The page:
AMMAN, Jordan—Hundreds of Jordanian businessmen met Thursday for a conference about Iraq to ponder a question as old as war: What happens to the spoils in a battle-torn country?
The meeting had a simple title, "Doing Business With Iraq." But the idea of setting up shop in a country that has no government—or systemized garbage collection, for that matter—apparently is a baffling enterprise so far.
U.S. diplomats and businessmen explained that the doors to Iraq aren't yet open to regional investors. There are other things to worry about first, such as food and water, they said.
More than 800 attendees, mostly Jordanian businessmen, crammed into a Grand Hyatt ballroom and spent nine hours asking panelists how businesses will operate in Iraq.
For the most part, no one had answers:
_Jordan has warehouses full of food and goods that could be shipped to Iraq. What would it take to make that happen?
"The war has been finished for seven weeks now," said Richard Greco, special assistant to the U.S. secretary of defense and a policy adviser to L. Paul Bremer, the U.S. civilian administrator of Iraq. "I don't have any specific answers for you."
_What will happen to contracts signed with the Iraqi government during Saddam Hussein's tenure?
"At this time I do not have the answers to your questions," said Rafael Jabba, general development officer for the U.S. Agency for International Development, which awarded millions of dollars in contracts for the reconstruction of Iraq.
_How can Jordanian subcontractors team up with Iraqi subcontractors doing work for Bechtel (the recipient of a USAID contract for reconstruction that could be worth $680 million)?
"Frankly, I don't have answers about how you go about doing that," said Tom Elkins, acquisitions services manager for Bechtel. More than 4,000 companies have registered as possible subcontractors already, Elkins said, and he expects that number to reach 10,000.
While at the end of the day it was clear that the pot is sweet, the way there was very much in doubt.
It wasn't the message the attendees were expecting.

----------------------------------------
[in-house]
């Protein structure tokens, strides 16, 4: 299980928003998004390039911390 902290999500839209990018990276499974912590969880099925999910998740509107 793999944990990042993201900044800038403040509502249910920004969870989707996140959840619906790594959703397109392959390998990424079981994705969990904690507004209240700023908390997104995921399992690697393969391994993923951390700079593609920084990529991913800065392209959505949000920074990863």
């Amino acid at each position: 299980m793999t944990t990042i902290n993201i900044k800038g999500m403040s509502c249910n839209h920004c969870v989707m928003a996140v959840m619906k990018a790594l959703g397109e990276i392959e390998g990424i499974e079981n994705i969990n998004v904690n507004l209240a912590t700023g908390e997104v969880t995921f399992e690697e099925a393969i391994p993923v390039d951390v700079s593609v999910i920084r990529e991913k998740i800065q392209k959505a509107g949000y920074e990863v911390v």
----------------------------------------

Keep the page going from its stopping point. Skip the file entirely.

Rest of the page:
On Wednesday night, after registering for the conference, several men went out on the hotel bar's patio, smoking Cuban cigars and talking about the wealth to be had in Iraq. Overlooking an ornate blue mosque, the men ordered from an extensive drinks menu and told stories and jokes. Iraq, their neighbor to the east, was an old trading partner, and the businessmen had only to make the right connections.
By Thursday evening, most had glum looks on their faces.
Before the first Persian Gulf War, Iraq was Jordan's biggest trading partner, accounting for 20 percent of Jordanian exports. Jordan was betting that once the sanctions against Iraq were lifted—and that has happened—there would be an economic boom.
Instead, some Jordanian companies are just trying to get their money back from contracts signed with Saddam's regime.
Laith al Siwan was one of many who crowded around Jabba, of USAID, asking whether the U.S.-led coalition in Iraq planned to honor pre-existing contracts. Jabba told him the same thing he told all the others: It's something that hasn't been decided yet.
Al Siwan is the engineering division manager of Winter International, a health and engineering company with five offices in Iraq. The Iraqi government, he said, signed contracts totaling more than $100 million with his company, for everything from 200 ambulances to the construction of waste incinerators.
"Nobody was able to give me any answers," he said. "It's confusing and it's all gray. If we knew these people (the U.S.) were going to solve the problem, it would maybe be OK, but there's a fear that these contracts will not be honored."
(Lasseter reports for the Lexington, Ky., Herald-Leader.)
(c) 2003, Knight Ridder/Tribune Information Services.